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Posts Tagged ‘Chuck Offenburger’

This continues my series on professional networking.

I credit my skills and hard work for most of the success I’ve achieved professionally. But my professional network has helped tremendously, too.

In this post, I’m going to run through the jobs I’ve landed and explain how my network helped me get most (but not all) of the jobs in my career:

Because my mother read the newspaper …

Chuck Offenburger, right, gave me my first job in journalism back in 1971.

Chuck Offenburger, right, gave me my first job in journalism back in 1971.

I was on a canoe trip in the summer of 1971, between my junior and senior years of high school, when my mother read a notice in the Evening Sentinel that Sports Editor Chuck Offenburger was looking for a sports writer. I didn’t know Chuck, and had no network connection to him. But Mom called the notice to my attention. I applied and I got the job (and Chuck and I remain friends).

But the network connection that mattered here was my mother. I’m not a fan of nepotism or family interference, which didn’t happen here. Mom didn’t even know Chuck. But she tipped me off to the first job of my journalism career. And Mimi has alerted two of our sons to opportunities that led to jobs for them. Listen to your mom. (more…)

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Chuck Offenburger and me in 2011. Neither of us has aged any since. In fact, I look younger without that white beard.

Chuck Offenburger and me in 2011. Neither of us has aged any since. In fact, I look younger without that white beard.

Chuck Offenburger has appeared frequently in this blog. He gave me my first job in journalism and I’ve profiled him and cheered him on in his successful treatment for lymphoma (before knowing that I’d be facing lymphoma treatment myself).

The past 14 years he’s been a journalism entrepreneur, working for himself and the people of Iowa. Part of that has been writing books. So, when I decided to blog this week about book promotion, I asked Chuck for his advice. He responded with enough good tips that I wanted to use them as a guest post, rather than rolling them into Thursday’s post with advice from me and several other writers. Buffy Andrews also sent enough promotion tips to merit a separate guest post.

Here’s Chuck’s advice (with a few links from me):

After doing seven books over the last 32 years – mostly biographies or histories about notable Iowans – I’d say that no matter how much technology has changed, the most effective book promotion is for the author to show up at libraries, book clubs, bookstores, trade groups and civic organizations, do a reading, talk about the story and answer questions.  Then you sell & sign those books as quick as you can.

Beyond that, and before you even go to print with the book, I’d tell aspiring authors to use the technology. Do that book online. Invest in a good web developer who can do an attention-getting website that is interactive, so readers can write you for chats, so that you can do video and audio, too. Do it with photos and artistic illustrations.

Meanwhile, you promote the bejeepers out of it on Facebook, Twitter and other social media. If your book is good enough, you’ll create a real stir with people, and they’ll be quoting it and sharing it. Meanwhile, agents and publishers will be watching – especially if you ask them to watch. When they see that you’ve got a good one, one of them will be more likely to pick it up for actual print publication without you as the author having to cover that cost.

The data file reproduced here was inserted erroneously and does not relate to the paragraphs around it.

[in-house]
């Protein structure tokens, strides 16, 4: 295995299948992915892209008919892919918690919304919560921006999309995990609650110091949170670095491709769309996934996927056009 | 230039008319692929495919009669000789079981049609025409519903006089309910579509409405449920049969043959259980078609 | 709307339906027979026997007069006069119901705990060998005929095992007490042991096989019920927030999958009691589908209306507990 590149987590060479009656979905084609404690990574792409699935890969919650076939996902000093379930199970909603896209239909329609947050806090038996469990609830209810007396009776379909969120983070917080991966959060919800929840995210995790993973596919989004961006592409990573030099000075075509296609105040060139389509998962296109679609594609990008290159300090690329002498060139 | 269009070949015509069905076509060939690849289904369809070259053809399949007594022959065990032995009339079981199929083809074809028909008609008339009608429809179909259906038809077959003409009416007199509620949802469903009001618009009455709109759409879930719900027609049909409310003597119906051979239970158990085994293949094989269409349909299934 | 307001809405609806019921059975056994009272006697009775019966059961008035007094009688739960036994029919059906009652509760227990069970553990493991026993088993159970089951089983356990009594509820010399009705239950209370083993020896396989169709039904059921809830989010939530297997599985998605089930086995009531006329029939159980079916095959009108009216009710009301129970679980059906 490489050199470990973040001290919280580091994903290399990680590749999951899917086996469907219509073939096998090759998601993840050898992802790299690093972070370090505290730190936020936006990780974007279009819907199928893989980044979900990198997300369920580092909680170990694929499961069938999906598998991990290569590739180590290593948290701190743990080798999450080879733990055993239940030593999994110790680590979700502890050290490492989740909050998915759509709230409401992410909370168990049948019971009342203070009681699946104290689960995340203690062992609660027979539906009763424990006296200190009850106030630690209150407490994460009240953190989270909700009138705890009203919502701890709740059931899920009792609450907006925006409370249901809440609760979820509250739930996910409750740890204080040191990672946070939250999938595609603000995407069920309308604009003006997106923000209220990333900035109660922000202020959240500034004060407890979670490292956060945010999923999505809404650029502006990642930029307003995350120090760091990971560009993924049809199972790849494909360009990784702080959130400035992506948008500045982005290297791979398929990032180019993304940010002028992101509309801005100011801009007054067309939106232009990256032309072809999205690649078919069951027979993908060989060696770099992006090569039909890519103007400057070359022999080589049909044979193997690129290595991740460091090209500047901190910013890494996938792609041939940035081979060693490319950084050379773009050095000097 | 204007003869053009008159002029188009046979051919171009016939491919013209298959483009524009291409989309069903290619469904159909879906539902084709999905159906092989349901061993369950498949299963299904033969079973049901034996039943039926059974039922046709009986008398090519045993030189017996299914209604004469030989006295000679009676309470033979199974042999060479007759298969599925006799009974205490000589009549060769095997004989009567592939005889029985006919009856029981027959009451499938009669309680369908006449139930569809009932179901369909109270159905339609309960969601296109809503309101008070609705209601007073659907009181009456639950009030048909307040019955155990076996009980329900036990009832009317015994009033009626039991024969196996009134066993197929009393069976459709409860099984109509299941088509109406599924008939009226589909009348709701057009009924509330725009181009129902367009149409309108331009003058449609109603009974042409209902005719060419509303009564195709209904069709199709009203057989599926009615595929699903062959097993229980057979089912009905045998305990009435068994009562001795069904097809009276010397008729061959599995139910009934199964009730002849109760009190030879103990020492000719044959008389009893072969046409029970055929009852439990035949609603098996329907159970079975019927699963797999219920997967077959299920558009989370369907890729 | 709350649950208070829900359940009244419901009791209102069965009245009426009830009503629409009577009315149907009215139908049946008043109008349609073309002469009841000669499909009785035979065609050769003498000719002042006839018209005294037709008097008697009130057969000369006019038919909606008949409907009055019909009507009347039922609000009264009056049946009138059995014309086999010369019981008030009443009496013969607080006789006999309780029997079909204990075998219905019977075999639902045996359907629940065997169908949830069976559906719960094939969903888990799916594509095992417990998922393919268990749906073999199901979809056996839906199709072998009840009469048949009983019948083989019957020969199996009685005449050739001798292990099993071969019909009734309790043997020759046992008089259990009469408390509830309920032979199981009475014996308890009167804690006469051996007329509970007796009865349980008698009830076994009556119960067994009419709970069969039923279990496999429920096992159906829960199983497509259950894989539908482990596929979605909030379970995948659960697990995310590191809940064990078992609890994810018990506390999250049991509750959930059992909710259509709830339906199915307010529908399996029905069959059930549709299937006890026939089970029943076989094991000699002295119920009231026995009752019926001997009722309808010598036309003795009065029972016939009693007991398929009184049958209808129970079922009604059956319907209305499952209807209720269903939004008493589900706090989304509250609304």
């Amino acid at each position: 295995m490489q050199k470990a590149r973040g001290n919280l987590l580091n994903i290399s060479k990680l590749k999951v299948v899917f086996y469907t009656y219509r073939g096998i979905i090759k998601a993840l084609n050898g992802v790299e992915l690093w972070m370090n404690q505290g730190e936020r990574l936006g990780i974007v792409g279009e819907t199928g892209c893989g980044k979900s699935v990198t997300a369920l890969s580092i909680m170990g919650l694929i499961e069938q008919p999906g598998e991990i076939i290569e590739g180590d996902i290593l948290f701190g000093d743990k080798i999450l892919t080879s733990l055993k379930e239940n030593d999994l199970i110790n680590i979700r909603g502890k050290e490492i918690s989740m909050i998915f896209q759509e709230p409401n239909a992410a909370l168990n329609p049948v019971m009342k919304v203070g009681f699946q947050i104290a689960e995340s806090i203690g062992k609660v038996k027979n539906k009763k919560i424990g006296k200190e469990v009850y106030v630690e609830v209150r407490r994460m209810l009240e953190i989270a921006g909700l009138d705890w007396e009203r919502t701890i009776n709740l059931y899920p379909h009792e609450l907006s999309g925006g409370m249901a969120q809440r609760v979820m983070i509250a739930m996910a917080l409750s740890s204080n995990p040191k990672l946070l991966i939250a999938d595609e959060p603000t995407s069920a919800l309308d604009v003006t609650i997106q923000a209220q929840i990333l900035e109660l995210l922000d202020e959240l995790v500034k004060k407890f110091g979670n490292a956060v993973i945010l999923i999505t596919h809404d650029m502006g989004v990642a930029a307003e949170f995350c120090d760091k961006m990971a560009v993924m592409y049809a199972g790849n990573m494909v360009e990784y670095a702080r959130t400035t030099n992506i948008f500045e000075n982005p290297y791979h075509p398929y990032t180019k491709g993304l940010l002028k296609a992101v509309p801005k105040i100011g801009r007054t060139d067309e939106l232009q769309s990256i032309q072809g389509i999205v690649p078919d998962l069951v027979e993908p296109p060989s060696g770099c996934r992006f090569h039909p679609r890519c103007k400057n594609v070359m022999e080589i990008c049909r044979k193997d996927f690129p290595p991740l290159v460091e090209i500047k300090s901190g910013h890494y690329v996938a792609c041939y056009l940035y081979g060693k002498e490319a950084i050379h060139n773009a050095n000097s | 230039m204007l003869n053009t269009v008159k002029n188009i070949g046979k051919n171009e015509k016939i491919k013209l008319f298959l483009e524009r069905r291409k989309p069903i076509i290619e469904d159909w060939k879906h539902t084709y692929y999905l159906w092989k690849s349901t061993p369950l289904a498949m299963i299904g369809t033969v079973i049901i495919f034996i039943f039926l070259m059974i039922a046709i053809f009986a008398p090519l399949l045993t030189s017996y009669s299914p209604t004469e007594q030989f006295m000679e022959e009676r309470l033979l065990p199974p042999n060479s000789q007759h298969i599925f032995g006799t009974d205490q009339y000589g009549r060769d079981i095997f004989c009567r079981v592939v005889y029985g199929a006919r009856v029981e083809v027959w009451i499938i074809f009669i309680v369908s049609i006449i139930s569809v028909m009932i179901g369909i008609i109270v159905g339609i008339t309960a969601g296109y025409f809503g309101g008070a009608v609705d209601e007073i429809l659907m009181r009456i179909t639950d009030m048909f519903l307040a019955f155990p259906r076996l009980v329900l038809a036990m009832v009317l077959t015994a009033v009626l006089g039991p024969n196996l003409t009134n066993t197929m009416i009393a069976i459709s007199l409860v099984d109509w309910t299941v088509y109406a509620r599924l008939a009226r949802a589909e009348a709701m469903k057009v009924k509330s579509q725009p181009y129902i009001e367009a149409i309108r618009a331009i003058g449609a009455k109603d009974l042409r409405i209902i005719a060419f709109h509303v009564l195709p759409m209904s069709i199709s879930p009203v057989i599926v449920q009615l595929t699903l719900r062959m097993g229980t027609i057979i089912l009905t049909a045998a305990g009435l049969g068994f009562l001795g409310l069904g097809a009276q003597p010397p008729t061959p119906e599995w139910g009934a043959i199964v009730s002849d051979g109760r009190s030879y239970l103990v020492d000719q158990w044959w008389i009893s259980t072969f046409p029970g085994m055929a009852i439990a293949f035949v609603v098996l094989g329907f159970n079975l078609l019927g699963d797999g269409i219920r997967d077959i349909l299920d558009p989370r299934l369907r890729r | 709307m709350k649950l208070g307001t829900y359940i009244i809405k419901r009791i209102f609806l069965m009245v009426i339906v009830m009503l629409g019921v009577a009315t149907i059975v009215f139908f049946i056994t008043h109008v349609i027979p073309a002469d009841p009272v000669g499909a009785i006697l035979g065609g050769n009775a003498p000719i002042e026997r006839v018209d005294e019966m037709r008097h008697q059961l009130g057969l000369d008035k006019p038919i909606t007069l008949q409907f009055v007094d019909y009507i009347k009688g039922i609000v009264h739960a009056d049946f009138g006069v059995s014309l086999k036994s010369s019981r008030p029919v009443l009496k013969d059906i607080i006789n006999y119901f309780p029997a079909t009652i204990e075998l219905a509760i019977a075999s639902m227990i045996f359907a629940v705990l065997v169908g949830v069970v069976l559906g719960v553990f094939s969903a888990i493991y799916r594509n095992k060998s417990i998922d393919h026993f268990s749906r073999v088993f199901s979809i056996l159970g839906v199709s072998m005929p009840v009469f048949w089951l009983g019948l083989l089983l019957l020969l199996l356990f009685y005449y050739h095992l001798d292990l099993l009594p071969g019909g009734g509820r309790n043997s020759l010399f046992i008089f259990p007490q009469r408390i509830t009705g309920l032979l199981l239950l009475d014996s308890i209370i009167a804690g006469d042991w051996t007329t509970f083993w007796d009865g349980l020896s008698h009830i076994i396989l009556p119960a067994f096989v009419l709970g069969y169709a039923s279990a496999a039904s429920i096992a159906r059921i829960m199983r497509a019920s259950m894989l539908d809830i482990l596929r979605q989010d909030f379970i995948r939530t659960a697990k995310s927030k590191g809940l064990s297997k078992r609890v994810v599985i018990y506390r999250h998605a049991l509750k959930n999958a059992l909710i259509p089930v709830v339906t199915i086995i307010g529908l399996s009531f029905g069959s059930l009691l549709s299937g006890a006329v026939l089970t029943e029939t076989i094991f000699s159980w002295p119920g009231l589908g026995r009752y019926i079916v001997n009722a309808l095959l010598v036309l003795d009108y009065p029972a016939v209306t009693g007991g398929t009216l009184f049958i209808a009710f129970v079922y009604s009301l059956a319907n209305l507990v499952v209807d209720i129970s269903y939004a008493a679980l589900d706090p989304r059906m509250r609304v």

If you’re going to do a small-market book – say 5,000 or fewer copies – you’ve got to really want to get that story out there to make it worth your time.

One reward that new authors might not realize is that you will meet people you’ll never meet otherwise, and develop new audiences.  That’s why in addition to your book, you should be blogging all the time.

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You can’t wait until you need a job to position yourself for the job hunt.

Yesterday I posted some advice on looking for a job in journalism when you lose your job. Today I’m making the point that your next job hunt starts in what you do while you’re employed and feeling secure and happy with your job (as I was for nearly all my time at Digital First Media). While working, you need to build the brand, accomplishments and connections that will become essential in your job hunt.

Your job hunt might start with losing your job in a corporate staff reduction, as happened to my Thunderdome colleagues and me in April. Or you may be frustrated with your current job and decide to move along. Or you may want to pursue your dream job. Someone may come courting you when you’re pleased with your current job (that happened to me in 1998 and I left the Omaha World-Herald to join the Des Moines Register and it happened in 2012 and I came very close to leaving Digital First Media). In any of those situations, it’s important to position yourself for future opportunities in the job you’re doing now.

Do good work

Quality work often isn’t enough, but job-hunting success always starts there. You can do good work and still not succeed in a job hunt because you didn’t do the things I discussed yesterday (or just because job-hunting is hard). But no amount of digital sophistication, networking or other techniques discussed here is likely to help if you don’t do quality work. I apologize for what will amount to boasting here, but the point is important to make.